GMT +6 hours
UNESCO World Heritage site comprising colonial architecture, fortified walls and a historic fort
Step back into a colonial era as you make your way around the UNESCO World Heritage Site of Galle, a wondrous example of a Dutch fortified city, encircled by walls and peppered with bastions and ramparts overlooking the deep cerulean ocean from its peninsula.
- Ideal for history enthusiasts wanting to explore a real fortified city
- The ideal stop off between the wilds of Yala and the beaches of the west coast
Best time to visit Galle
• The dry periods in Sri Lanka are split by area with December to March being the best period for the west and south coast and the Hill Country
• The southwest monsoon affects the south and west coasts as well as the hill country between April and September
• Temperatures are relatively consistent year round (26-32°C) all around the island, especially around the coast
• Sri Lanka is busiest from December to March, however travelling during the low and shoulder seasons can be great as prices are lower and the are fewer people.
Galle holiday highlights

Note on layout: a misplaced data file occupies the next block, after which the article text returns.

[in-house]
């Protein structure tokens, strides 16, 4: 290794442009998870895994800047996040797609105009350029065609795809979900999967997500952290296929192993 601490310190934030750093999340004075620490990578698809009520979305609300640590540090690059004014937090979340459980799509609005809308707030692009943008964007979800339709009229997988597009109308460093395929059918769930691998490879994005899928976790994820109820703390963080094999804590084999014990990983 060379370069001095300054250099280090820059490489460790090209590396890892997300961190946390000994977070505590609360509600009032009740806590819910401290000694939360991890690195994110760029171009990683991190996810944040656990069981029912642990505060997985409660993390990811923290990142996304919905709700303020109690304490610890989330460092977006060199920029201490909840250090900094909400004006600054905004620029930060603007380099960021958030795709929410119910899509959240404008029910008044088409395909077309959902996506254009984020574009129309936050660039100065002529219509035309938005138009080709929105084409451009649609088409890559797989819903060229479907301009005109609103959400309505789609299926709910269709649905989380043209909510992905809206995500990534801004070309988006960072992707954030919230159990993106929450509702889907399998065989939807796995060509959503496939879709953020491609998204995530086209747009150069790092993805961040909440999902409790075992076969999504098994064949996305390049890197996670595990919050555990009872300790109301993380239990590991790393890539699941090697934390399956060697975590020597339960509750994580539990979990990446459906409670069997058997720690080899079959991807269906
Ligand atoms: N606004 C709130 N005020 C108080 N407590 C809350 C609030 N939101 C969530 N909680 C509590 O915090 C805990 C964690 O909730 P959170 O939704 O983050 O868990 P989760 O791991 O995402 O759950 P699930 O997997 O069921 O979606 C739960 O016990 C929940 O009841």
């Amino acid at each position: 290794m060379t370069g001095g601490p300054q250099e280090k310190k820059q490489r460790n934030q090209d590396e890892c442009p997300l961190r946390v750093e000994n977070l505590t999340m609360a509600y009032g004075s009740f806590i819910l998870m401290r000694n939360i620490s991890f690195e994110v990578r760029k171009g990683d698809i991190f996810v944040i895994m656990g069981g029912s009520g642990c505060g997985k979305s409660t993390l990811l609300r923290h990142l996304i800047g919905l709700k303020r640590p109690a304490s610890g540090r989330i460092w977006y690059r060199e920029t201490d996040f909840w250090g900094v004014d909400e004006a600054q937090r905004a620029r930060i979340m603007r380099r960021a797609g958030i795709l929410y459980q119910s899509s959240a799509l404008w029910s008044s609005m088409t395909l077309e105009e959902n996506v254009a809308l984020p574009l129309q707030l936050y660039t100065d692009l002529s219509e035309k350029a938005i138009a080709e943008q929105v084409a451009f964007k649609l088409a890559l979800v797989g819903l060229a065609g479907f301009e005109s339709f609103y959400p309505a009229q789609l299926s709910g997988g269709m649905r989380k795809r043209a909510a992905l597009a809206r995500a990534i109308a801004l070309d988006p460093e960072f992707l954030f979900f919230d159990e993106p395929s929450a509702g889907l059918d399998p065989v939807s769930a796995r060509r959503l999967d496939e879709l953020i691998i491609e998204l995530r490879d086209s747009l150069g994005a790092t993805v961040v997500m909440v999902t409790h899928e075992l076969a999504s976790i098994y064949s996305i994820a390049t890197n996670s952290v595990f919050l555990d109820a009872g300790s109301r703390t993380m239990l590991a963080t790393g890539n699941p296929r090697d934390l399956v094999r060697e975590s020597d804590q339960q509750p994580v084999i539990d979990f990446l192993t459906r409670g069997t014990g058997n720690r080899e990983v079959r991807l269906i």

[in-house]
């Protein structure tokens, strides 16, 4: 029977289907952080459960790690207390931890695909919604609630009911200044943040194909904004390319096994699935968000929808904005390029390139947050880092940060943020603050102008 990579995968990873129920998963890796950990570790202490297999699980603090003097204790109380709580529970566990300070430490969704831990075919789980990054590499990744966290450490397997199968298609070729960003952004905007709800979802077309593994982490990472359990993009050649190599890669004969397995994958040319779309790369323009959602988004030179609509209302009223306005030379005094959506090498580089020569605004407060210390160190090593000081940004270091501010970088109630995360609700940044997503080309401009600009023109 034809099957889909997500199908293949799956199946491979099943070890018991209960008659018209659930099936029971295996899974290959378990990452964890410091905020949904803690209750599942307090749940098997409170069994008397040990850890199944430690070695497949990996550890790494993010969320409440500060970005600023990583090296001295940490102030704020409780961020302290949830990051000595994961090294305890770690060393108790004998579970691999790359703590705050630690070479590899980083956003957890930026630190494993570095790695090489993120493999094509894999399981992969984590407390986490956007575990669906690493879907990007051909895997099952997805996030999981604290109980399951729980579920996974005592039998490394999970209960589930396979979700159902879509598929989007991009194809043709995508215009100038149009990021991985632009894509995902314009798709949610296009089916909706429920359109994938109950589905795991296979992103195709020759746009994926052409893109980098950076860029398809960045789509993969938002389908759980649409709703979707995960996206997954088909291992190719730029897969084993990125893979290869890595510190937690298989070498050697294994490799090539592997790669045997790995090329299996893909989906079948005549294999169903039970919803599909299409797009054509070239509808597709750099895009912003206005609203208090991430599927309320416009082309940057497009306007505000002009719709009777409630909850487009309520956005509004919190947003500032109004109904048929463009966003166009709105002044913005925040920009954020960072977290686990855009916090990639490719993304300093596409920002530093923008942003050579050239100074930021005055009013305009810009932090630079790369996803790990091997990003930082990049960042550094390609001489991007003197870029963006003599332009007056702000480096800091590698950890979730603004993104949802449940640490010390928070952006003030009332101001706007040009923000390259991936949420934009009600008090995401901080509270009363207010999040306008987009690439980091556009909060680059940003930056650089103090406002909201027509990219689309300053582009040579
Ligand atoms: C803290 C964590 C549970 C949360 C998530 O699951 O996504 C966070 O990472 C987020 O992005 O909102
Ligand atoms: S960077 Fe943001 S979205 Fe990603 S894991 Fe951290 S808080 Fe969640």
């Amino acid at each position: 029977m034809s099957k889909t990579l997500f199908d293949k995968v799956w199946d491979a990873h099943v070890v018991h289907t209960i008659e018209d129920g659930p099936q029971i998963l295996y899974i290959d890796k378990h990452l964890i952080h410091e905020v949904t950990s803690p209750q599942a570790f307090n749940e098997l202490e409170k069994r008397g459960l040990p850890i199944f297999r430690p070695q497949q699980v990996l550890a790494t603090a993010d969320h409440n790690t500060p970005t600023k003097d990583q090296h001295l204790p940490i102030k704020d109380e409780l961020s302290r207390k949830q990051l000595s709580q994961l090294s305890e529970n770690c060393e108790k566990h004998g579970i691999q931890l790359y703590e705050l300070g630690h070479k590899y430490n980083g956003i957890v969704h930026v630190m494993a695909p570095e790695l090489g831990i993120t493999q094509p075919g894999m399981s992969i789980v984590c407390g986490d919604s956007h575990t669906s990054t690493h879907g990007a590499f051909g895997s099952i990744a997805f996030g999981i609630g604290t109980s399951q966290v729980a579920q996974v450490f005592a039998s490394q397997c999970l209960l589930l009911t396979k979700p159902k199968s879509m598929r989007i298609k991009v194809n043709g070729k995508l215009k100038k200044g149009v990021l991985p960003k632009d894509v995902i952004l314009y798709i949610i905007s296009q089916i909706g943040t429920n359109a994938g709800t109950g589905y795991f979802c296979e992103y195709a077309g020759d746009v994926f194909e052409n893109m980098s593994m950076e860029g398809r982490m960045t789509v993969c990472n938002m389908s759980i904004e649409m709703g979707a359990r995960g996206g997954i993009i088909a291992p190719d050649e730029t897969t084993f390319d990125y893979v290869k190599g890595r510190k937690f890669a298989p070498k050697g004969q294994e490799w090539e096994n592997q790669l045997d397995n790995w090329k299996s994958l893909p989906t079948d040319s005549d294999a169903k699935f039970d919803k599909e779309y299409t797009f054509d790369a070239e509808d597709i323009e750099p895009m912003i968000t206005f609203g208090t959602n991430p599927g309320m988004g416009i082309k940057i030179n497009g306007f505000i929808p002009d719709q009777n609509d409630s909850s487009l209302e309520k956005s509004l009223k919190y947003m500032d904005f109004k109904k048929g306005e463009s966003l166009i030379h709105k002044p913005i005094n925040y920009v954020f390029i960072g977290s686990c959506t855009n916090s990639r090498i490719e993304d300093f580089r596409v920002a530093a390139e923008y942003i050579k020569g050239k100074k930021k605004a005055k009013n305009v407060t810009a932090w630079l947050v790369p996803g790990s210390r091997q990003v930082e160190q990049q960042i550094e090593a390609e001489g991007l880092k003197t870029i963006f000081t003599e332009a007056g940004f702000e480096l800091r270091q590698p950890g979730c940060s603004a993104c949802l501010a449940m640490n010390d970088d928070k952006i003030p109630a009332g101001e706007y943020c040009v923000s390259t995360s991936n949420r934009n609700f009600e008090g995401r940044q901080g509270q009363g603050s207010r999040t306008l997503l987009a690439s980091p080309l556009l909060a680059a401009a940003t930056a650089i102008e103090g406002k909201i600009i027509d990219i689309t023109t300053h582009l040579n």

Galle is a history lover’s paradise, and home to one of Sri Lanka’s seven UNESCO World Heritage Sites, the Dutch Fort. Not only is this south Asia’s best reserved sea fort, but it is also home to churches, mosques, temples and some beautiful examples of colonial architecture. Within this selection you’ll find some true gems including the Dutch Reformed Church, completed in 1754 and but by a Dutch army officer and the British-built Galle Lighthouse, set on the eastern end of the fort. Needless to say, a walk along the walls offers some spectacular views of the ocean and is a must-do! Shopping in Galle is best done in Old Town, where you can find jewellery studded with Sri Lankan gems, textiles, spices, antiques and local handicrafts including wooden masks, batiks, saris and sarongs.
Just outside of Galle you will find Unawatuna and Koggala. Unawatuna is a charming seaside village steeped in mythical legend. It was devastated in the 2004 Boxing Day tsunami but its beautiful beach has now been restored and is home to a plethora of marine life including sea turtles.
Galle National Museum
This remarkable collection of historical relics is housed in the Dutch Fort’s oldest building, which dates back to 1656. Here you’ll discover traditional masks, Dutch weapons, turtle-shell ornaments and ancient carvings.
Galle National Maritime Museum
Located in the fort’s Dutch warehouse, here you can learn about the city’s maritime history and browse relics recovered from shipwrecks off Sri Lanka’s coast.
Ariyapala Mask Museum
The village of Ambalangoda is a haven of traditional Sri Lankan culture, and this museum is named after a famous carver of the masks worn during dances to ward off the devil. See examples of his intricate work and learn more about this intriguing custom.